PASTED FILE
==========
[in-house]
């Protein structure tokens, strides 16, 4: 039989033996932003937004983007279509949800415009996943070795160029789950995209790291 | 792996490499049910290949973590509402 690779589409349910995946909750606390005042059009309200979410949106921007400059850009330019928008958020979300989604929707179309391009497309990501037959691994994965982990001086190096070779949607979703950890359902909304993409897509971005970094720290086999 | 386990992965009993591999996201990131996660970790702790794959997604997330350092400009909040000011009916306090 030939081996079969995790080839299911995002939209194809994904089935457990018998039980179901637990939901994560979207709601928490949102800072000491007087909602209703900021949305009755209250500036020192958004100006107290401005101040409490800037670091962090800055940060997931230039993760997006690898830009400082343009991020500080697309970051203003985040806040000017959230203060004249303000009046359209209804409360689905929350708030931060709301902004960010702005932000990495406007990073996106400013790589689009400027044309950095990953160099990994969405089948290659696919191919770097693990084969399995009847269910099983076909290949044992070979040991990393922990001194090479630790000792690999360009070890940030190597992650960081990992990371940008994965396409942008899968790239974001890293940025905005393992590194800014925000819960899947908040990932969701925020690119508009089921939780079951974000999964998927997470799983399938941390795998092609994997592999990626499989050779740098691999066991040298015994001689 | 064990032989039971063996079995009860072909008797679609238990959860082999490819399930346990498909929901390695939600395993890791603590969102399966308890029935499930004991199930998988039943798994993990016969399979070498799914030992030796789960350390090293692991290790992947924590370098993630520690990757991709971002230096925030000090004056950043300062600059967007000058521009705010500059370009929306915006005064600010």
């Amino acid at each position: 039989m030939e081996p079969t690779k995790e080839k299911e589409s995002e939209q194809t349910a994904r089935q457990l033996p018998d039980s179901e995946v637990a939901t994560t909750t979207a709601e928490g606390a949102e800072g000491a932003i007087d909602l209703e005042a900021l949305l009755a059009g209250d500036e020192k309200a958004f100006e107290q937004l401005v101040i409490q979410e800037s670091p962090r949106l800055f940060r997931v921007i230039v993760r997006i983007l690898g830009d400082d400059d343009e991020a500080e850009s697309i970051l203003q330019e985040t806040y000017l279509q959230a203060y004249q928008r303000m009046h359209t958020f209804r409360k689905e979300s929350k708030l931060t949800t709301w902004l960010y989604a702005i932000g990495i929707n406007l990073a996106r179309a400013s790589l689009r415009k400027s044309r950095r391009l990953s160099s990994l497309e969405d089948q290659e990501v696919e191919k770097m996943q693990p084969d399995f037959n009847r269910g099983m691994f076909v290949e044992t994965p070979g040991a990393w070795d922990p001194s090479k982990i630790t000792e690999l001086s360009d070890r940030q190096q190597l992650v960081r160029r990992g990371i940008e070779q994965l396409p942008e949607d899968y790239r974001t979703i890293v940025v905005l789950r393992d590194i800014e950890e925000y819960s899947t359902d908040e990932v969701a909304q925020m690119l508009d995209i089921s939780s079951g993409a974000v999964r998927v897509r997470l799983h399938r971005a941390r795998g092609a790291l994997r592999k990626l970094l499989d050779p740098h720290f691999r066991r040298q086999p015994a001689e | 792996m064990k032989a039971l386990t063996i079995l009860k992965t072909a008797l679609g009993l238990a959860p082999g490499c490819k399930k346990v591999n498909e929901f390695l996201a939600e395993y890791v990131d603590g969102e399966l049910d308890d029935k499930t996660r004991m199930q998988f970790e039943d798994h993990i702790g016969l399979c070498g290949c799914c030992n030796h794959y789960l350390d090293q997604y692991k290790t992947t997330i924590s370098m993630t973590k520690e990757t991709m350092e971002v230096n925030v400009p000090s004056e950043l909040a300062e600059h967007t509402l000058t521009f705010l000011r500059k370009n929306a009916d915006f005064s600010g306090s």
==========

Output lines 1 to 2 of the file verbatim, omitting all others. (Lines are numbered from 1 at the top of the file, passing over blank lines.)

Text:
[in-house]
């Protein structure tokens, strides 16, 4: 039989033996932003937004983007279509949800415009996943070795160029789950995209790291 | 792996490499049910290949973590509402 690779589409349910995946909750606390005042059009309200979410949106921007400059850009330019928008958020979300989604929707179309391009497309990501037959691994994965982990001086190096070779949607979703950890359902909304993409897509971005970094720290086999 | 386990992965009993591999996201990131996660970790702790794959997604997330350092400009909040000011009916306090 030939081996079969995790080839299911995002939209194809994904089935457990018998039980179901637990939901994560979207709601928490949102800072000491007087909602209703900021949305009755209250500036020192958004100006107290401005101040409490800037670091962090800055940060997931230039993760997006690898830009400082343009991020500080697309970051203003985040806040000017959230203060004249303000009046359209209804409360689905929350708030931060709301902004960010702005932000990495406007990073996106400013790589689009400027044309950095990953160099990994969405089948290659696919191919770097693990084969399995009847269910099983076909290949044992070979040991990393922990001194090479630790000792690999360009070890940030190597992650960081990992990371940008994965396409942008899968790239974001890293940025905005393992590194800014925000819960899947908040990932969701925020690119508009089921939780079951974000999964998927997470799983399938941390795998092609994997592999990626499989050779740098691999066991040298015994001689 | 064990032989039971063996079995009860072909008797679609238990959860082999490819399930346990498909929901390695939600395993890791603590969102399966308890029935499930004991199930998988039943798994993990016969399979070498799914030992030796789960350390090293692991290790992947924590370098993630520690990757991709971002230096925030000090004056950043300062600059967007000058521009705010500059370009929306915006005064600010």